A self-powered maker box for refugees
about 1 year ago by decaturmakers
Which problem are you trying to solve?
Refugees need a sense of agency and control of their lives since they left their home country. They are also a highly
mobile population which would benefit from a sustainable and low cost power source
How are you going to solve the problem?
Rather than making something that others think will meet their needs, we will create a self-powered maker box which
contains tools and materials so that refugees can make whatever they want and need.
What is the impact of your project?
Physical needs of refugees are recognized, but less attention is given to promoting creativity and imagination. Tools
for inventing and building give hope and help community members realize potential
How can the project be manufactured in the OpenLab?
The box itself needs a strong simple design, given that it must be self contained, portable, and hold many different
items. Some of the materials such as gears, wheels, etc. could be made there, too.
Describe your project in detail
We propose to build a custom maker box with a goal of providing materials and tools for refugees to create and build
whatever they want. It will be of value to anyone, but we will especially focus on fostering hope in younger refugees.
Refugees have typically had to leave their homes and belongings behind, and they need a sense of agency and control of
their lives. The box will inspire and empower them to build something that solves a problem, to share their creations
with others, and to explore their creativity and imagination as they design and invent new things. The benefits are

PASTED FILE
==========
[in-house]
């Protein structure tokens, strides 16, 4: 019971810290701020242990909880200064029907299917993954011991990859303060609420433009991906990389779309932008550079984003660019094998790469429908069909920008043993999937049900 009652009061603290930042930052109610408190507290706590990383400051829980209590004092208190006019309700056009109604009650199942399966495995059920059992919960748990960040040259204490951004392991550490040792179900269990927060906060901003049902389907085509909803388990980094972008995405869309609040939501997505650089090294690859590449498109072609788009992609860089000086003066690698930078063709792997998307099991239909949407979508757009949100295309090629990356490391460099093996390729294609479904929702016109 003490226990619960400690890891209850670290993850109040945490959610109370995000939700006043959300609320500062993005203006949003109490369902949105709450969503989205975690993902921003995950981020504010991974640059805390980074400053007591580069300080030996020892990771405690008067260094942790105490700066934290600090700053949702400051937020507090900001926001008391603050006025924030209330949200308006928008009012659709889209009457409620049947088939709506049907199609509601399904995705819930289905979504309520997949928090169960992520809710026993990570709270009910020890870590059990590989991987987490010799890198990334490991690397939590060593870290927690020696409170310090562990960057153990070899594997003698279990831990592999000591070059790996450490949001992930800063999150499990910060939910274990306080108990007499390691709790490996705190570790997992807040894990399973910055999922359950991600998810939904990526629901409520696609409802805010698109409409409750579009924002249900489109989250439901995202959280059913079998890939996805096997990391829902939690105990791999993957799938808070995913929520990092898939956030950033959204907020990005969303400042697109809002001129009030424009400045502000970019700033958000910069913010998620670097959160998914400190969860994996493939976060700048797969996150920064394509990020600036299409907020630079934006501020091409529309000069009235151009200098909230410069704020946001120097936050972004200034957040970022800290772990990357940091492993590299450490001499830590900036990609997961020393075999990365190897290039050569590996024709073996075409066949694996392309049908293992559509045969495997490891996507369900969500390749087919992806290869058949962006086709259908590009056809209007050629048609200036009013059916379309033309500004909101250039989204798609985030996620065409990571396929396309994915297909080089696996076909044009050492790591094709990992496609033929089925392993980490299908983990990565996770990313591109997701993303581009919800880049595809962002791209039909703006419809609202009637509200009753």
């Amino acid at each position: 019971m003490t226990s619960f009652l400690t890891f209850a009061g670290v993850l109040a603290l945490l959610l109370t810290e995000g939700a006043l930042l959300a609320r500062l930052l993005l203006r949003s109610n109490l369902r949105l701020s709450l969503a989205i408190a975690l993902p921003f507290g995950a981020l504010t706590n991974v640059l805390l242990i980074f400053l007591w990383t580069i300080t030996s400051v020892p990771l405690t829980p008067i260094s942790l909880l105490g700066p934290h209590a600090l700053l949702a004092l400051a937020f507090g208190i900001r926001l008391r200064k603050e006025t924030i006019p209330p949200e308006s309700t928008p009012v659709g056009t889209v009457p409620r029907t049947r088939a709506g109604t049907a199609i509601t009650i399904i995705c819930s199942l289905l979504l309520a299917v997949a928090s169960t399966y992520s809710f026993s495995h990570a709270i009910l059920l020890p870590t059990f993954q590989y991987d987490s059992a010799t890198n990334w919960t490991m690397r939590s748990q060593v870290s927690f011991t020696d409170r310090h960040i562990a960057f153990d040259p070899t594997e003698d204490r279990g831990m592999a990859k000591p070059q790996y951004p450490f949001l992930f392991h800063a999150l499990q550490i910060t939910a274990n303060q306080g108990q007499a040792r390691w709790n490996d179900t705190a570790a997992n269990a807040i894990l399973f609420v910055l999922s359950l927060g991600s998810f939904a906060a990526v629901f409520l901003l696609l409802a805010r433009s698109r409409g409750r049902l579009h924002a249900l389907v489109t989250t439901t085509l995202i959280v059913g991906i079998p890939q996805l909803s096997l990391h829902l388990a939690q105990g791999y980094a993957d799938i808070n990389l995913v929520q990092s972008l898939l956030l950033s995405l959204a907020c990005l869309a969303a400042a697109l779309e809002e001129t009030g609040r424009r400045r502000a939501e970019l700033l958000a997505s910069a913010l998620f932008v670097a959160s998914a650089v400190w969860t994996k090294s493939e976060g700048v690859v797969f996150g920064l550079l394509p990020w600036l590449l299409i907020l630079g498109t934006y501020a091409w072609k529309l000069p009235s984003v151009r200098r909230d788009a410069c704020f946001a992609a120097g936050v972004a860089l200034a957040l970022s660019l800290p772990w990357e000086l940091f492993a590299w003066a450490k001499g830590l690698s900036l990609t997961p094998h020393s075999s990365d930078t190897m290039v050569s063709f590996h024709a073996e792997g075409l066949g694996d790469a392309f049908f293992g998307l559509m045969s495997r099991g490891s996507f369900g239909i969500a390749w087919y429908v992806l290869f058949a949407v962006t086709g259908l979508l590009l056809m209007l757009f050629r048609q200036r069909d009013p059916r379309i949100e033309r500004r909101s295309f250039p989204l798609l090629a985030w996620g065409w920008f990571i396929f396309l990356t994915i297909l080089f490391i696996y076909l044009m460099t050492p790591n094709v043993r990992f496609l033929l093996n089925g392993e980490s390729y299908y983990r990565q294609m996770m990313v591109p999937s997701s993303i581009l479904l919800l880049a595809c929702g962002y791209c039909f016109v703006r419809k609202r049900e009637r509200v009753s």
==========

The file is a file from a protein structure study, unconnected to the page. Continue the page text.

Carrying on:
both immediate (e.g., mental well-being, fostering spirit of independence and ingenuity) and long-term (e.g.,
recognition and development of transferable skills). For children, the development of skills during formative stages of
their development are critical and irreplaceable. As such opportunities for the development of capacities (including,
but not limited to, eye-hand coordination, spatial awareness, and pattern recognition) that comes from building and
creating cannot be overstated.
The precise contents of the box is still being determined. We imagine something
that’s not too large, but will have a wide variety of materials and a curated selection of tools to make things. The
box may be filled with gears, wires, motors, small hand tools, low power electronics, needle, thread, rechargeable
batteries, LEDs, rubber bands, wheels, zip ties, duct tape, electrical tape, velcro, glue, switches, art supplies, etc.
It will also have some sample projects which are described in purely pictographic fashion, so as to transcend the
ever-present challenge of many languages in refugee communities.
We expect that one of the sample projects will be a
switchable LED light. This is something that we often take for granted, namely the ability to generate light in the
darkness. It may be dimmable to allow for various uses (e.g. saving power and using as a nightlight vs turning it up
all the way to look for something in a dark area).
Not all the projects in the box will require power, but for those
that do, we propose to include a small power generator with each maker box. The power generator would not be designed
for large consumption, but rather to provide, for example, a 5v source that is typically used for electronics projects.
Such a source of power can also charge a small device like a cell phone or tablet.
We anticipate that power itself may
not be easily available, so we intend to use something more readily accessible in almost any location, namely